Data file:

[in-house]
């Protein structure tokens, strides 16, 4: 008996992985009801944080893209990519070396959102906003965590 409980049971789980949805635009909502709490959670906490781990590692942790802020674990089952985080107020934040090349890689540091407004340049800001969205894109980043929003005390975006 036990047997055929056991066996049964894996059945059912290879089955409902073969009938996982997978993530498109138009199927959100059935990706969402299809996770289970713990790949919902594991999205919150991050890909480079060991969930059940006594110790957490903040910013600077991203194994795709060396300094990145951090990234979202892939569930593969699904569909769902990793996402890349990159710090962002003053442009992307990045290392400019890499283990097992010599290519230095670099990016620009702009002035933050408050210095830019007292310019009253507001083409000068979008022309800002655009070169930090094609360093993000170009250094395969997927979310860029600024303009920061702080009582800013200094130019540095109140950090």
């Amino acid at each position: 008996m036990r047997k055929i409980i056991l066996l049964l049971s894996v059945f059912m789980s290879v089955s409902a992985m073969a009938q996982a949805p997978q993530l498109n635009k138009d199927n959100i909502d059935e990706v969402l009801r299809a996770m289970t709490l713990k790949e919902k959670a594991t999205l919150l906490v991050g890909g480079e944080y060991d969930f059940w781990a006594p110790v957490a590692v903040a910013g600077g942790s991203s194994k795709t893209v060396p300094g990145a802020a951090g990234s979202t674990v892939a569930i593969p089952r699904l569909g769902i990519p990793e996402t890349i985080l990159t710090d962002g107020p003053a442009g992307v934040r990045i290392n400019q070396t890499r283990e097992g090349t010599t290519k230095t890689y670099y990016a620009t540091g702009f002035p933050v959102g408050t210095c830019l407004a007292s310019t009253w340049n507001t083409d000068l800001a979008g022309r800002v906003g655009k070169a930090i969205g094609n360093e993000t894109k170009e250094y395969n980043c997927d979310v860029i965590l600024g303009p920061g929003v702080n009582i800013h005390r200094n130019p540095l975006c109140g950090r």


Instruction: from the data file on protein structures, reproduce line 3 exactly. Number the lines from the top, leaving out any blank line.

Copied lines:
């Amino acid at each position: 008996m036990r047997k055929i409980i056991l066996l049964l049971s894996v059945f059912m789980s290879v089955s409902a992985m073969a009938q996982a949805p997978q993530l498109n635009k138009d199927n959100i909502d059935e990706v969402l009801r299809a996770m289970t709490l713990k790949e919902k959670a594991t999205l919150l906490v991050g890909g480079e944080y060991d969930f059940w781990a006594p110790v957490a590692v903040a910013g600077g942790s991203s194994k795709t893209v060396p300094g990145a802020a951090g990234s979202t674990v892939a569930i593969p089952r699904l569909g769902i990519p990793e996402t890349i985080l990159t710090d962002g107020p003053a442009g992307v934040r990045i290392n400019q070396t890499r283990e097992g090349t010599t290519k230095t890689y670099y990016a620009t540091g702009f002035p933050v959102g408050t210095c830019l407004a007292s310019t009253w340049n507001t083409d000068l800001a979008g022309r800002v906003g655009k070169a930090i969205g094609n360093e993000t894109k170009e250094y395969n980043c997927d979310v860029i965590l600024g303009p920061g929003v702080n009582i800013h005390r200094n130019p540095l975006c109140g950090r």